- Kitchen waste – Mainly produce trimmings. Think onion skins, celery roots (if you’re not re-growing them or saving them for chicken stock), apple cores, banana peels, potato peels.
- Coffee grounds
- Tea bags
- Grass clippings
- Dead leaves
- Garden waste
Don’t compost these things:
- Meat or bones (use these to make stock instead!)
- Leftovers that aren’t primarily plant material
- Tougher plant material from your garden like branches or stalks (it takes too long to break down)
- Garden waste that has been treated with pesticides or chemical fertilizer
- Weed seeds and roots – you might inadvertently spread them to your garden beds
- Diseased plant material
What is the method for composting?
Once you’re set-up, here is the method for composting…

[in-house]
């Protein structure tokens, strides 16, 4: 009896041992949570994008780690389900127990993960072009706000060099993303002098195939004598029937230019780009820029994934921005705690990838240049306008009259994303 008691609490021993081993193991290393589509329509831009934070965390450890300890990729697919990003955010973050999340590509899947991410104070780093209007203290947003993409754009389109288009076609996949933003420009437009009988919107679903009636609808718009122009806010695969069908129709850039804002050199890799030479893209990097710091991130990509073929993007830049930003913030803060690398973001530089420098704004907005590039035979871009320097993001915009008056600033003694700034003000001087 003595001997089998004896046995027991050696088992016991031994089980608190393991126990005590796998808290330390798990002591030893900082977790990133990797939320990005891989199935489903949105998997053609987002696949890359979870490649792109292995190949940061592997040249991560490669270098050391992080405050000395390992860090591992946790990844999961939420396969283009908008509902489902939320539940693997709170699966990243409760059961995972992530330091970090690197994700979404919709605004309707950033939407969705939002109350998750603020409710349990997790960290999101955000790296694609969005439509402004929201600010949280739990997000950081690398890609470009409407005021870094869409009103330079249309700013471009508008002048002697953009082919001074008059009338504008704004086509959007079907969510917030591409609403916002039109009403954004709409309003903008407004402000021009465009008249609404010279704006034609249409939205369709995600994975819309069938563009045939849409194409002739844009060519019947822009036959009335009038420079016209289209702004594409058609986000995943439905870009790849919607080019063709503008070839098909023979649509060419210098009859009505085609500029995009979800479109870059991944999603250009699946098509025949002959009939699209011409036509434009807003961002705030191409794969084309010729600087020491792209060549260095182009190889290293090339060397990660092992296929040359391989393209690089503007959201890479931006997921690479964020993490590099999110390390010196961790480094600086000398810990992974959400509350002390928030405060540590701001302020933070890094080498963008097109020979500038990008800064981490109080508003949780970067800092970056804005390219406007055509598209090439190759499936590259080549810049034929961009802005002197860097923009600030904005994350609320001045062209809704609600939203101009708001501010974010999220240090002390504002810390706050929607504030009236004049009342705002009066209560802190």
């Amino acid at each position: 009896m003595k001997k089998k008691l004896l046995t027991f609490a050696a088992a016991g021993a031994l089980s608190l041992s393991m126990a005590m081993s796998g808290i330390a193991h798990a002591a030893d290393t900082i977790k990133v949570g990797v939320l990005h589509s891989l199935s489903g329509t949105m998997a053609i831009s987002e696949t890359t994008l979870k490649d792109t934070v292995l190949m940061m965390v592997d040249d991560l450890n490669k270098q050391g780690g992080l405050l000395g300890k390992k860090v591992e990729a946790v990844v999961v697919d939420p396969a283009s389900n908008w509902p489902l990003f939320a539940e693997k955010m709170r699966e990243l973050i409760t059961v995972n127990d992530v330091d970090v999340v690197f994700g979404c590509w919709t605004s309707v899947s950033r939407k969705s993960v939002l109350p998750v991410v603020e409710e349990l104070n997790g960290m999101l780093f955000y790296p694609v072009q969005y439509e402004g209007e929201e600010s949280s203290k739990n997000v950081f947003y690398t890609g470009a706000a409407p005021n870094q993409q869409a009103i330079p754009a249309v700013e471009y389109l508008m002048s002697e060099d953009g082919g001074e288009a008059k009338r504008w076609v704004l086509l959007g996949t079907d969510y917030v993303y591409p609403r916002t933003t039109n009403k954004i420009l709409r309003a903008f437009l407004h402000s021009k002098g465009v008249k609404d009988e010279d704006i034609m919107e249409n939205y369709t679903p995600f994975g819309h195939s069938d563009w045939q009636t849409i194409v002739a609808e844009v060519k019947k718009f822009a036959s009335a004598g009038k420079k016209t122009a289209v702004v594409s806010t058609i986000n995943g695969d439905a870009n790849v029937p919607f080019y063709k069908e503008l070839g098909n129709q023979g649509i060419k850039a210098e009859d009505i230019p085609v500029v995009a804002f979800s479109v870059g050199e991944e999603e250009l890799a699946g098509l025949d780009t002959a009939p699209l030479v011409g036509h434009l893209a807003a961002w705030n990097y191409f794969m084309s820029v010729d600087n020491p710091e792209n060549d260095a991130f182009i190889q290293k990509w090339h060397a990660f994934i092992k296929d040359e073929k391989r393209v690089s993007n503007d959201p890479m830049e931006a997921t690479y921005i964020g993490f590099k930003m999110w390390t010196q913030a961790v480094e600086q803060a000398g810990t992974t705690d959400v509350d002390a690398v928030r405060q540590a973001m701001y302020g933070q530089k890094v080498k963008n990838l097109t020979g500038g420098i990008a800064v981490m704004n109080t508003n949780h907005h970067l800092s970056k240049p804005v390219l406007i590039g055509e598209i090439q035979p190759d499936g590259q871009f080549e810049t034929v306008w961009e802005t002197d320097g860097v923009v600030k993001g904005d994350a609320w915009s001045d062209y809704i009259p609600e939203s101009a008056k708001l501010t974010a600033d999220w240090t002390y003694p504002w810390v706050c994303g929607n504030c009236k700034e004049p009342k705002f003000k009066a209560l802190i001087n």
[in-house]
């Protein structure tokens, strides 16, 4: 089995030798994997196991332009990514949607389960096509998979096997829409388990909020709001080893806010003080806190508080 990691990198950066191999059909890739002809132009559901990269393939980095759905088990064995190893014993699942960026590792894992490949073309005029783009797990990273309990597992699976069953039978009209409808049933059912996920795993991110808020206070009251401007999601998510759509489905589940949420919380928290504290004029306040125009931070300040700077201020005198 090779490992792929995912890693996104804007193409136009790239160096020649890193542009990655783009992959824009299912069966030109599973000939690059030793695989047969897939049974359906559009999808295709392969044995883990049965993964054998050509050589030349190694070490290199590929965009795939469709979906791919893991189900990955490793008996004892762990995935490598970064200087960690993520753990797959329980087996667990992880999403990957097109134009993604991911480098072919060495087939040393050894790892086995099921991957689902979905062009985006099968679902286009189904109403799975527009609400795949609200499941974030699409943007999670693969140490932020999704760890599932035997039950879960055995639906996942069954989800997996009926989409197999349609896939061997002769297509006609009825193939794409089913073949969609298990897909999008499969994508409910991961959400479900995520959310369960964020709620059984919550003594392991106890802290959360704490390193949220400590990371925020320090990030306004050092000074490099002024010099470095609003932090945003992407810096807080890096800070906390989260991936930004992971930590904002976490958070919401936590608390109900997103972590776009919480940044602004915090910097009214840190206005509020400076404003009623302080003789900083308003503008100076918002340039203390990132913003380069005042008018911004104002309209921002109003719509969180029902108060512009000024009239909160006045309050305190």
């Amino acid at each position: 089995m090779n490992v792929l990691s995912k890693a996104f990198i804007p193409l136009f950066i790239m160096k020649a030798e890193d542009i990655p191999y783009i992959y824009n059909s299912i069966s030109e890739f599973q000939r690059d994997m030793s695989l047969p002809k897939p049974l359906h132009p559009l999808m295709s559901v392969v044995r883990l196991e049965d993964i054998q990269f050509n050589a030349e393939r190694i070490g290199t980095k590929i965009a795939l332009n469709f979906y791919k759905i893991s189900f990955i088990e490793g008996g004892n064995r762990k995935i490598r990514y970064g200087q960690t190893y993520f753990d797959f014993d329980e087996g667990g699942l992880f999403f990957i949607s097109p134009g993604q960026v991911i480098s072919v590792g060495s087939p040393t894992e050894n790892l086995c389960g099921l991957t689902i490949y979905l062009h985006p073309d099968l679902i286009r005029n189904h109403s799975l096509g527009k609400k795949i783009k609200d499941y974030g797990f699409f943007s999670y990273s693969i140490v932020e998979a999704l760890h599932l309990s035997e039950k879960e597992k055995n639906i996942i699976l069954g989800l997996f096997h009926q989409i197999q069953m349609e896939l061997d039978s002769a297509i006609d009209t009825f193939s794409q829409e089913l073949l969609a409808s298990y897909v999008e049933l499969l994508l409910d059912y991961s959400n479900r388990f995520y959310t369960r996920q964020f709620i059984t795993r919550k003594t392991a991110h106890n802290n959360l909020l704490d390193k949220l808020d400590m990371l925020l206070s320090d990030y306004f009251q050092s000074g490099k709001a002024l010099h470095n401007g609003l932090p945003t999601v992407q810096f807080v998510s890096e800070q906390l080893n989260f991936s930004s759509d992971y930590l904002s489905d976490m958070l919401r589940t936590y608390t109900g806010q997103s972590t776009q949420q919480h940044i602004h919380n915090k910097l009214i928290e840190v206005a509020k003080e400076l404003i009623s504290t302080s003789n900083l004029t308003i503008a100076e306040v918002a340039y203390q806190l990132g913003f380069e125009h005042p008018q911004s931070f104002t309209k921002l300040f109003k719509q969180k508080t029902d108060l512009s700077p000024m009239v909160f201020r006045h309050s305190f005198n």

- Start collecting compostable material and add it to your pile.
- Empty your pail into the pile (or bin) daily. It’s the perfect chore for the kiddos!
- Turn your compost pile. Every month or so, grab your pitchfork or a shovel and mix your pile up a bit. This helps speed up the decomposition process, heats up your pile, and keeps away any unwanted pests. Note: If you are using a bin, you’ll just turn it inside the bin.
- Harvest your finished compost. Over time, the material at the bottom of your pile (or bin) will start to look like the nicest, richest soil you’ve ever seen. When you don’t see any more recognizable scraps, the compost is ready to be used.
- Harvest your compost from the bottom of your pile (or bin) once or twice a year. Whatever isn’t yet ready just goes back into the pile to continue breaking down.
- Spread your finished compost on your garden beds or use it in container gardens.
Note: You probably don’t want to bring your fresh compost into the house since it should be home to many, many little critters.